In this Growth Engine Daily, I'd like to ask you if you're still either using or considering public relations, PR.
So, in any small, medium enterprise, moving up through the gears, PR is often seen as a last resort.
If you go and look at the traditional PR agencies, they're looking at monthly retainer fees, where they're pushing out
All in return for shared media.
Now, a lot of people don't see the direct correlational return on public relations, because they think,
"Hey, I'm paying a PR agency three grand a month, or two grand a month and I might or might not get featured, or my article in a number of press releases."
Now, PR, like anything, there's a skill behind it.
There's a lot of work goes on behind the scenes, but ultimately, what I've seen a lot of the more of, in more modern and dynamic businesses is that PR seems to have taken a back seat when, in fact, it should really be right up there as part of your strategy.
If you're already creating content, you may have heard a lot of influencers at the moment talking about repurposing content and making sure that you distribute that content into as many places as possible, and PR is a great way to do that.
I recently interviewed Iliyana Stareva from HubSpot on Inbound PR.
I highly recommend you go and get that book. Get it off Amazon here. It's on Audible as well.
Also, check out the podcast with Iliyana on TheOpenMike Podcast Blog
Iliyana’s a global partner manager at HubSpot.
However she originally came from a traditional PR background, but what Iliyana's actually done, is she's learned to blend the inbound methodology with PR.
So, when you look at the PSEO model
Paid - things like Google Ads, Facebook Ads where you pay to get exposure.
Shared - Shared is where people are sharing their own content
Earned - is where people are adopting, distributing and printing that in the publications
Owned - is stuff like your blog, your websites and the channels that you control
But it's interesting how Iliyana talks about building your persona for inbound marketing, but, also, building a persona for journalists.
Now, it depends what industry you're in, of course.
If you're in biotech or sciences, versus food or retail, leisure, things like that, you're going to have different journalists covering different topics.
So one of the first things that Iliyana mentioned was to make sure that you not only create your persona for your customer but make sure you create your media personas.
And that might be a headache, I get a lot of people saying,
"Mike, I've only just spent, God knows how many hours creating my personas."
Yeah, well that's the start of everything. "And now you're telling me I've got to go and do them for PR."
Well, yeah, because, ultimately, that reach, that share, that exposure to new audiences, bring significant amounts of traffic and influence.
There's no such thing as free media because there's either time, energy or money going in to develop your exposure if you're paying a PR agency, but you can actually do this yourself.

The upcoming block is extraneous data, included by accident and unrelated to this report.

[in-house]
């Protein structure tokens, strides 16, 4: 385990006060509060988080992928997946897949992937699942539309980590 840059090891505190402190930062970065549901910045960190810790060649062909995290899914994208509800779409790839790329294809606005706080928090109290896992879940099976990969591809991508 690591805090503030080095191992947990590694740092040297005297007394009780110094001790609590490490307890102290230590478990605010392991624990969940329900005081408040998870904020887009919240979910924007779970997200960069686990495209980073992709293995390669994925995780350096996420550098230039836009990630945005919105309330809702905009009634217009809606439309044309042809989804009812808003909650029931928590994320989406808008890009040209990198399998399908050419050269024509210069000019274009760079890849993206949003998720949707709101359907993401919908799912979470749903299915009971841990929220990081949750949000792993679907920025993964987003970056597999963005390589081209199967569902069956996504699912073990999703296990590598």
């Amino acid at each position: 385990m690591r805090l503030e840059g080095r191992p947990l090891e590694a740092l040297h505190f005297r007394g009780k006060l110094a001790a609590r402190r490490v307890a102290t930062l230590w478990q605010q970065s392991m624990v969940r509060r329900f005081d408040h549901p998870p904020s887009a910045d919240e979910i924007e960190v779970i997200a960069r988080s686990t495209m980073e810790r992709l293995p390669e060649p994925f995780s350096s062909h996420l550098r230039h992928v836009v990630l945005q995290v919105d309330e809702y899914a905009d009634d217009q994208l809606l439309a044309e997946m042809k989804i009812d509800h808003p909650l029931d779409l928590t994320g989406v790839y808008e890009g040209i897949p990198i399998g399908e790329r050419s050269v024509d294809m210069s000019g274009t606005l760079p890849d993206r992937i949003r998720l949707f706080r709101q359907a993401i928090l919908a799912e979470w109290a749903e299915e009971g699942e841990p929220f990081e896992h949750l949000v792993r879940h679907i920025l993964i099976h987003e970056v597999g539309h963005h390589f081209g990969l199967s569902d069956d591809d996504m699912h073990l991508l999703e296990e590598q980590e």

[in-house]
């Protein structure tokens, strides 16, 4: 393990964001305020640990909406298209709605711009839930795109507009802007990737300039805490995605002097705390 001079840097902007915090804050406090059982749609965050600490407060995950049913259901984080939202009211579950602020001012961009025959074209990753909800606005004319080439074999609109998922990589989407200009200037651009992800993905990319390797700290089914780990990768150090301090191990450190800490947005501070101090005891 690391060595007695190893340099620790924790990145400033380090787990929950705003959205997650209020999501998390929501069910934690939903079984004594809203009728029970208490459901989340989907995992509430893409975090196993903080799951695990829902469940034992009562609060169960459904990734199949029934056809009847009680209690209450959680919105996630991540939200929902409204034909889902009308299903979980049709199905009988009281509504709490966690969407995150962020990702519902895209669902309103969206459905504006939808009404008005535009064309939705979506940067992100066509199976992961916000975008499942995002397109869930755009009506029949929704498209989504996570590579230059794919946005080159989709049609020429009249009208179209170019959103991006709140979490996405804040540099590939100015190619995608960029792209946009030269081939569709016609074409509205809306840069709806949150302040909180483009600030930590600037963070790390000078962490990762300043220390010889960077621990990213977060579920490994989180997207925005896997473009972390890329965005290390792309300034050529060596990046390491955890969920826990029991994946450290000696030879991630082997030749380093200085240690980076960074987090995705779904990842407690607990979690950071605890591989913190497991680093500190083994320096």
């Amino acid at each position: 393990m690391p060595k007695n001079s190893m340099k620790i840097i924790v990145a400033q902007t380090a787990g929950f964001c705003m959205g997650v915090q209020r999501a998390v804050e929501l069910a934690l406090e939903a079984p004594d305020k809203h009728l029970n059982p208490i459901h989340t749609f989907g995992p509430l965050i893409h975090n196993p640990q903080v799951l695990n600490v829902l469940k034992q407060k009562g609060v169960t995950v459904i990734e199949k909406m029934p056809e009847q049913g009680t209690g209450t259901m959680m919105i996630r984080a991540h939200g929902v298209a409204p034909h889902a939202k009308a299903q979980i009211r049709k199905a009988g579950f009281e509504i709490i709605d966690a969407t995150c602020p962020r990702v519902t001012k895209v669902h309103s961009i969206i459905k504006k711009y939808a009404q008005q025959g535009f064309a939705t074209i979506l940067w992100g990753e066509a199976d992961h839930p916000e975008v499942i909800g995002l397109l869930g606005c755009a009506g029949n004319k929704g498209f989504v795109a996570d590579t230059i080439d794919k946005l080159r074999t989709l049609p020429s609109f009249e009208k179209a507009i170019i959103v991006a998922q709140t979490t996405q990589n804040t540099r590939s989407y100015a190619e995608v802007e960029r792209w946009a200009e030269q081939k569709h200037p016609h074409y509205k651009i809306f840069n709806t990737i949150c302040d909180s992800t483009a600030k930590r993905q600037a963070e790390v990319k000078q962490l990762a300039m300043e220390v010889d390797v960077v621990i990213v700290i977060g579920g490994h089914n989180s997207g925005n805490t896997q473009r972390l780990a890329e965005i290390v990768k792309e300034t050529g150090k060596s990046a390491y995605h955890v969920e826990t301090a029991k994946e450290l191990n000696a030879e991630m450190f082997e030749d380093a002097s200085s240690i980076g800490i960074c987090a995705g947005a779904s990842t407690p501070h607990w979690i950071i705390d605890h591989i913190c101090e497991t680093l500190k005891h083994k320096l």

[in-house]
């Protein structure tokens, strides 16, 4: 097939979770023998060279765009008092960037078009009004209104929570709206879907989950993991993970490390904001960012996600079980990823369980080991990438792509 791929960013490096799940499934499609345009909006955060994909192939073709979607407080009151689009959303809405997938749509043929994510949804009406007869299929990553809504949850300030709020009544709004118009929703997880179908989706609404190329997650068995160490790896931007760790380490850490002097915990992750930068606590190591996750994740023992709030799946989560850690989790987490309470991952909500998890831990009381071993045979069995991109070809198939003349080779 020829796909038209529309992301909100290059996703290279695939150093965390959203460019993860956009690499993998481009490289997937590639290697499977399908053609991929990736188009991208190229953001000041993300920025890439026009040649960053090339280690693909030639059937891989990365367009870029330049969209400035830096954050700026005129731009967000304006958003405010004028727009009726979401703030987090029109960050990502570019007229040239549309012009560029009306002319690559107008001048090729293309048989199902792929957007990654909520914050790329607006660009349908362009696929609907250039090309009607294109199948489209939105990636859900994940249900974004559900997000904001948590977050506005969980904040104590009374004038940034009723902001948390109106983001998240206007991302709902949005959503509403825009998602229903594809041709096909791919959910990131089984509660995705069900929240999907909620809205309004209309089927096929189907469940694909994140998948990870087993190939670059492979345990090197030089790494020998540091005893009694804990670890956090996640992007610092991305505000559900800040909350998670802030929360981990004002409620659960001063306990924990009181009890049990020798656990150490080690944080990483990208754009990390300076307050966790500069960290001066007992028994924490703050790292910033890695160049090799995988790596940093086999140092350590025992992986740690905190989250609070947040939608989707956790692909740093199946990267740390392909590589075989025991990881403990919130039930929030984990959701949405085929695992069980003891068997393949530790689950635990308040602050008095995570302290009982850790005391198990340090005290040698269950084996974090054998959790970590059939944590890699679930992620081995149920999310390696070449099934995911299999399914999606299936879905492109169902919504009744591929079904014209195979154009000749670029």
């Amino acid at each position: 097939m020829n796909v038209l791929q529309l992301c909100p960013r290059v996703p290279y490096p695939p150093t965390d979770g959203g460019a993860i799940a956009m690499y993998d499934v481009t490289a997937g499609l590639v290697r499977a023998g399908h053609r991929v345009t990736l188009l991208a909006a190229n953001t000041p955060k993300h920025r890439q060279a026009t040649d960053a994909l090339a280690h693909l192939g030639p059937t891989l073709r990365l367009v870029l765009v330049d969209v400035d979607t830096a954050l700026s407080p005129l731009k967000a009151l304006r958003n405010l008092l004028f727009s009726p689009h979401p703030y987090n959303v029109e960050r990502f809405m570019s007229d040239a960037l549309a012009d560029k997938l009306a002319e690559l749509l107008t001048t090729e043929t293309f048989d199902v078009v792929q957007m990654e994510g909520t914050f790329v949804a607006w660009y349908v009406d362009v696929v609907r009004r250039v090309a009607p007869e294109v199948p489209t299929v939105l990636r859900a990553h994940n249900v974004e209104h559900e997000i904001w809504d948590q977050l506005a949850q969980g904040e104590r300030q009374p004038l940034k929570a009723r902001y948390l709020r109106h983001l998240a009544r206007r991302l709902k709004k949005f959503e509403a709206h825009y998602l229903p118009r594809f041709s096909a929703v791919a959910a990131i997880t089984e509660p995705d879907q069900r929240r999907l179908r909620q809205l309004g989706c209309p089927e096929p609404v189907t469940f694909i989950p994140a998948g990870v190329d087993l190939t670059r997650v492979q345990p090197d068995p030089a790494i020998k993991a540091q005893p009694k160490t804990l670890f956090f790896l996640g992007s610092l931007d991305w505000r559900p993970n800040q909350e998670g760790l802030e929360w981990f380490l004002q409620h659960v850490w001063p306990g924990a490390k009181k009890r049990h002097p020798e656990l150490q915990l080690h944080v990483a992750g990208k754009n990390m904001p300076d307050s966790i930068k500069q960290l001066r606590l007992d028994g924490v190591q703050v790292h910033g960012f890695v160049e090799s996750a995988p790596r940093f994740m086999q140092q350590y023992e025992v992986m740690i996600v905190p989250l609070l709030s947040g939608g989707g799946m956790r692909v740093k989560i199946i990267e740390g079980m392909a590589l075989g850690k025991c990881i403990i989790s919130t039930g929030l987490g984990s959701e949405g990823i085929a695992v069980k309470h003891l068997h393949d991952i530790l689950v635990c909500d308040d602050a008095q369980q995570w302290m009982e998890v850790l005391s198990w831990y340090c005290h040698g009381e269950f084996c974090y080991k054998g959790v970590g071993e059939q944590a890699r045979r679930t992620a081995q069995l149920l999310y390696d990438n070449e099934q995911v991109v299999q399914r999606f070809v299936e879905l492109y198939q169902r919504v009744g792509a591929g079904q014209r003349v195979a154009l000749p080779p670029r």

Just search out the top food critique journalists, or biotech science journalists, or construction journalists, or software journalists.
Doesn't matter. pick a dozen, two dozen, three dozen and direct message them on Twitter.
Ask them, see if they'll give you a profile of what type of stuff they're looking for, and then build up media persona.
And it's going to really give you an ability to sort of say,
"Right, when I've produced a piece of content, it's on my blog."
And if you set up a template, with something like a HubSpot, or whatever autoresponder that you're using, you can simply just send a quick email out and say, you know,
"Hey, journalist's name as a journalist in biotech, science, construction, food, whatever the niche is, here's an article I've recently written, please feel free to use it or distribute accordingly."
Now, I don't exactly have a number for you, but it is a big figure, maybe even in the thousands, the number of irrelevant pitches journalists get for PR each month, mostly irrelevant to what they write about.
So what I mean about irrelevant pitches, and this is a trick that Iliyana was asking us to sort of be aware of is if we've got a food critic, on restaurants, food, that type of thing, and you're sending them press releases about, construction, or carpet cleaning, or pet shops, it's just going to go straight into spam.
Whereas, actually, if you build that relationship with them and speak to them on social, even pick up the phone and have a chat with them, if they're prepared to give you that time, and you know exactly the types of articles that they like to review relevant to their industry.
Let's say that that's French cuisine or, Spanish cuisine, or it's vegan cuisine, it doesn't really matter, you get the idea.
If you can then send them specific things, drop them a quick message.
Because you've had that relationship with them, you've understood their critique style of what they do, you're sending them relevant content, which is more likely to get published, distributed and shared.
Doesn't it make sense?
If you're a restaurant working with vegans that if you're sending restaurant and food critiques, journalists vegan information and that's what they report on, it's more likely they're going to use it.
So it is common sense, like a lot of the stuff that we come across on a regular basis, but, ultimately, it's just getting that back to the top of mind for you, so you can start to sort of understand Inbound PR.
Once you've created your content against your buyer persona, then go and create media personas.
Check with them on Twitter, Facebook, Instagram channels that they are more active on.
Build a relationship with them, then build a persona around those people.
Interview four, five, six, start to build your network.
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